A Beggar Woman-Cairo. 2001 Single Channel Video. 6:33 loop, Silent.

March 24, 2003

Adam Szymczyk, 2003

On March 24, 2003 the police in New York arrested a hundred and forty participants of an anti-war demonstration, who had lain down in Fifth Avenue, blocking traffic and bringing the city to a standstill.

The demonstrators lay motionless on their backs; some were holding photographs of civilian war casualties in Iraq. Police officers lifted them off the ground and carried them into cars, slowly making their way along the body-strewn street. That "die-in" demonstration was one of hundreds of bigger and smaller manifestations of civil disobedience which swept over cities in all parts of the world in response to the war waged under American leadership in Iraq.

An act of civil disobedience consists in an ostentatious and consistent breach of the existing law. The disturbance is deliberate and limited in scope. Such an act of disobedience may be compared to a well-posed question. When it is one carefully chosen element of the system that becomes the object of criticism, the act is expressive and effective in exposing a false, albeit legally sanctioned, state of affairs.

A special form of civil disobedience are demonstrations in which a group of people temporarily occupies a section of public space to which they have no right at that moment. This includes such forms of protest as "sit-in", popularized by the American movement against racial segregation in the 1960s (the iconic sit-in by four black citizens, known as the "Greensboro Four", started at the counter of a white-only bar in Woolworth's department store on the first of February 1960) and then adopted by the student revolt of 1968, or "be-in", demonstration through being together (creatively) in a certain area - from mass gatherings of hippies (the most famous one took place in the Golden Gate Park, San Francisco, on the 14 of January 1967) to the occupation of premises, which is also a form of pressure through occupying space the right to which is disputed. Occupying a place in defiance of the norms regulating its use is an expression of the wish to be able to decide maters important to that place and to the people in it. New York's "die-in" dramatizes the risk of participants being run over by cars, but its main point is made through the clash between the concrete image of demonstrators lying in a street symbolizing ultimate material wealth and the vision of a heap of bodies - the cliché image of how war affects civilians in a poor country. The renunciation of violence expressed in the form of a theatrical death on an improvised stage acquires the force of an ultimatum.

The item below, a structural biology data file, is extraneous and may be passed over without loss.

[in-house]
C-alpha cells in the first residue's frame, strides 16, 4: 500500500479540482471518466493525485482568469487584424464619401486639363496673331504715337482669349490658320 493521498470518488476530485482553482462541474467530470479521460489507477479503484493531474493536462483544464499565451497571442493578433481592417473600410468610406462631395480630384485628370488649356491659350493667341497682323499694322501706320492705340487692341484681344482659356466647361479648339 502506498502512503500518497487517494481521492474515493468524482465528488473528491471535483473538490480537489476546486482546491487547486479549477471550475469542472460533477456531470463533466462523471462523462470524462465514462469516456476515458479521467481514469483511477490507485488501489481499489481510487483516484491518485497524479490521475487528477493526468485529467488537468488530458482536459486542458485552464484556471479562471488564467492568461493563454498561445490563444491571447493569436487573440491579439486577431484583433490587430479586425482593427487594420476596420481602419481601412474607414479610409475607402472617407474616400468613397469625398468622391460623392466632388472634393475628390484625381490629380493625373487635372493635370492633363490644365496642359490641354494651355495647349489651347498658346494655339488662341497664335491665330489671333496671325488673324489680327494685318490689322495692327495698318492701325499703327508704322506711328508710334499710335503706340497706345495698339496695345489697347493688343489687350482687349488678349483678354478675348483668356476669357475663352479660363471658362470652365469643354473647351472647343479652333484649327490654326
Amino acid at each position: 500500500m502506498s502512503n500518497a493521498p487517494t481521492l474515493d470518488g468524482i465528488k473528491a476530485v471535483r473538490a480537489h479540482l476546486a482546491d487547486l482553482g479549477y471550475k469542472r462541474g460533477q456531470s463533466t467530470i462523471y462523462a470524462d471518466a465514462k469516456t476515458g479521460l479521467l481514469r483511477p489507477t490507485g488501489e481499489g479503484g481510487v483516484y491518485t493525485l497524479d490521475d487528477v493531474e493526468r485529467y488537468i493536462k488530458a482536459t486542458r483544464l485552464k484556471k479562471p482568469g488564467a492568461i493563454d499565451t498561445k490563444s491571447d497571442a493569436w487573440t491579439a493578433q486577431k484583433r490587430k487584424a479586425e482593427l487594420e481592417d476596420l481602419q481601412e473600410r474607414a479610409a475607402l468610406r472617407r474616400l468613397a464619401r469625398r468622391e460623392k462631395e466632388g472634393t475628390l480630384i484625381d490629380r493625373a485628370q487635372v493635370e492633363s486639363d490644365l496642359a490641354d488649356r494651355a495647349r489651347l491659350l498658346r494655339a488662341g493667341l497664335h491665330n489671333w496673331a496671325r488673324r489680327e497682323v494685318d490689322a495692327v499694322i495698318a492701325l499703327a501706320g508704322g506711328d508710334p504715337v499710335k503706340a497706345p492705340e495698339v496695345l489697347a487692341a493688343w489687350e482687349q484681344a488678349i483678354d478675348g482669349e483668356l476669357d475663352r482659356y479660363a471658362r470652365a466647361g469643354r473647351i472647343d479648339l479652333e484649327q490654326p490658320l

Quiet and persevering like stones which no one throws, Kim Sooja's works inevitably resonate with various forms of symbolic behaviour through which active members of civil society respond to the definitions of war put forward in media commentaries, using military metaphors of movement, and to the summary interpretations which politicians direct through the same media - always downwards, like bombs, leaflets and food supplies. One of the most suggestive images revealing this one-way movement - from the top down - is the agency photo of a truck, from which charity workers are throwing food parcels directly into the outstretched hands of hungry people. At the very top, on the roof of the truck, a group of reporters are standing, pointing their cameras down. It is easy to imagine what this scene, filmed from the roof of the truck, would look like on a TV screen: it would be us, the kindly viewers, who would be handing out food through other's hands to the people in need.

Kim Sooja stages her presence as a gap: motionless "being-in", which is gradually removed from the onlooker's field of vision, becoming something as known and obvious as the place itself. Being in a place becomes the place. Like the surface of water closes over a stone, like the eye fills in a blind spot for us. By remaining in a place, being gains a right to it, not through some special title located outside the place, in the space of ideology and codified law, but because it becomes a place, for some time a certain place in uncertain times and in places of uncertainty, in cities on the move. Sewing and travelling across (borders), begging in (the streets), lying on (a rock) and under (the sky), sitting under (a tree), standing in front of (a marching crowd). Sewing the top to the bottom, sewing with oneself, with a disappearing stitch, a blind stitch.